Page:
Time series analysis may be a statistical technique that deals with statistic data, or analysis. Statistic data means data is during a series of particular time periods or intervals. The info is taken into account in three types:

Time series data: a group of observations on the values that a variable takes at different times.

Cross-sectional data: Data of 1 or more variables, collected at an equivalent point in time.

Pooled data: a mixture of your time series data and cross-sectional data.

Terms and concepts:

Dependence: Dependence refers to the association of two observations with an equivalent variable, at prior time points.

Stationarity: Shows the mean of the series that is still constant over a time period; if past effects accumulate and therefore the values increase toward infinity, then stationarity isn’t met.

Differencing: wont to make the series stationary, to De-trend, and to regulate the auto-correlations; however, a while series analyses don’t require differencing and over-differenced series can produce inaccurate estimates.

Specification: May involve the testing of the linear or non-linear relationships of dependent variables by using models like ARIMA, ARCH, GARCH, VAR, Co-integration, etc.

Exponential smoothing in statistic analysis: This method predicts the one next period value supported the past and current value. It involves averaging of knowledge such the nonsystematic components of every individual case or observation wipe out one another. The exponential smoothing method is employed to predict the short term predication. Alpha, Gamma, Phi, and Delta are the parameters that estimate the effect of the statistic data. Alpha is employed when seasonality isn’t present in data. Gamma is employed when a series features a trend in data. Delta is employed when seasonality cycles are present in data. A model is applied consistent with the pattern of the info. Curve fitting in statistic analysis: Curve fitting regression is employed when data is during a non-linear relationship. The subsequent equation shows the non-linear behavior:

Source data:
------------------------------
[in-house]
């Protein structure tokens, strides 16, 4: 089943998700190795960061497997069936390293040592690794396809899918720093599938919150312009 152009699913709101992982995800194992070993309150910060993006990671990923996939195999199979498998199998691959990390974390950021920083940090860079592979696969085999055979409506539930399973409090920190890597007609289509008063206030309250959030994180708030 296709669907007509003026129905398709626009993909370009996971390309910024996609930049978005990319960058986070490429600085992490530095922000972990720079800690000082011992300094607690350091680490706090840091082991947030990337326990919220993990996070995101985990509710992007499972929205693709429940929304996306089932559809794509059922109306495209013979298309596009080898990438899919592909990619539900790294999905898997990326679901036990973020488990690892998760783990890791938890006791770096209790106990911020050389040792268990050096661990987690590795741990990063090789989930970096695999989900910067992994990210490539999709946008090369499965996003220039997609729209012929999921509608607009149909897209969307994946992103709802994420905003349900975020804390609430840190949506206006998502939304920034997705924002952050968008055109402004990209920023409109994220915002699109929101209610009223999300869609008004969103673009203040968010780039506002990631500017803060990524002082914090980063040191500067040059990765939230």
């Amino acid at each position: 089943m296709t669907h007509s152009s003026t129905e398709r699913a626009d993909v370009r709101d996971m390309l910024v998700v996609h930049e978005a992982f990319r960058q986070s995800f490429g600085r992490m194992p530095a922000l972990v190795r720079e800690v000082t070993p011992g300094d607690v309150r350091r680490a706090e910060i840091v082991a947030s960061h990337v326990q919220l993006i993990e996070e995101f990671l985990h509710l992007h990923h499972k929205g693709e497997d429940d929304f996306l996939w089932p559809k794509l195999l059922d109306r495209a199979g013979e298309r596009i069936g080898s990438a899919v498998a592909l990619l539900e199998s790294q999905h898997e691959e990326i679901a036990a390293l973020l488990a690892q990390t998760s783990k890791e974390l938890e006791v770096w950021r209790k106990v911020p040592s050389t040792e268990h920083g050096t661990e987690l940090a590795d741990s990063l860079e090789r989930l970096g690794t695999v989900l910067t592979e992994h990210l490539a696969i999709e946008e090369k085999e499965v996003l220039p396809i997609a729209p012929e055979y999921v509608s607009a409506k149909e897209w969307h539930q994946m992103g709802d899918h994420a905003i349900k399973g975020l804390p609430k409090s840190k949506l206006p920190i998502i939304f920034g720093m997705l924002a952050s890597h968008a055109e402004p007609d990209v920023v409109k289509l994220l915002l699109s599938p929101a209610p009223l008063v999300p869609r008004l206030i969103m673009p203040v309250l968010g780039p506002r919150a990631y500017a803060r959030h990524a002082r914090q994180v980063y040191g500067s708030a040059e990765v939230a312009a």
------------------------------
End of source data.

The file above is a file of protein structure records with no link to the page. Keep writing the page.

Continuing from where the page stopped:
Dependent variable, where case is that the sequential case number.

Curve fitting are often performed by selecting “regression” from the analysis menu then selecting “curve estimation” from the regression option. Then select “wanted curve linear,” “power,” “quadratic,” “cubic,” “inverse,” “logistic,” “exponential,” or “other.”

ARIMA:

ARIMA stands for autoregressive integrated moving average. This method is additionally referred to as the Box-Jenkins method.

Identification of ARIMA parameters:

Autoregressive component: AR stands for autoregressive. Autoregressive parameter is denoted by p. When p =0, it means there’s no auto-correlation within the series. When p=1, it means the series auto-correlation is until one lag.

Integrated: In ARIMA statistic analysis, integrated is denoted by d. Integration is that the inverse of differencing. When d=0, it means the series is stationary and that we don’t got to take the difference of it. When d=1, it means the series isn’t stationary and to form it stationary, we’d like to require the primary difference. When d=2, it means the series has been differenced twice. Usually, quite two time difference isn’t reliable.

Moving average component: MA stands for moving the typical, which is denoted by q. In ARIMA, moving average q=1 means it’s a mistake term and there’s auto-correlation with one lag.

In order to check whether or not the series and their error term is auto correlated, we usually use W-D test, ACF, and PACF.

Decomposition: Refers to separating a statistic into trend, seasonal effects, and remaining variabilityAssumptions:

Stationarity: the primary assumption is that the series are stationary. Essentially, this suggests that the series are normally distributed and therefore the mean and variance are constant over an extended period of time.

Uncorrelated random error: We assume that the error term is randomly distributed and therefore the mean and variance are constant over a period of time. The Durbin-Watson test is that the standard test for correlated errors.

No outliers: We assume that there’s no outlier within the series. Outliers may affect conclusions strongly and may be misleading.

Random shocks (a random error component): If shocks are present, they’re assumed to be randomly distributed with a mean of 0 and a continuing variance.

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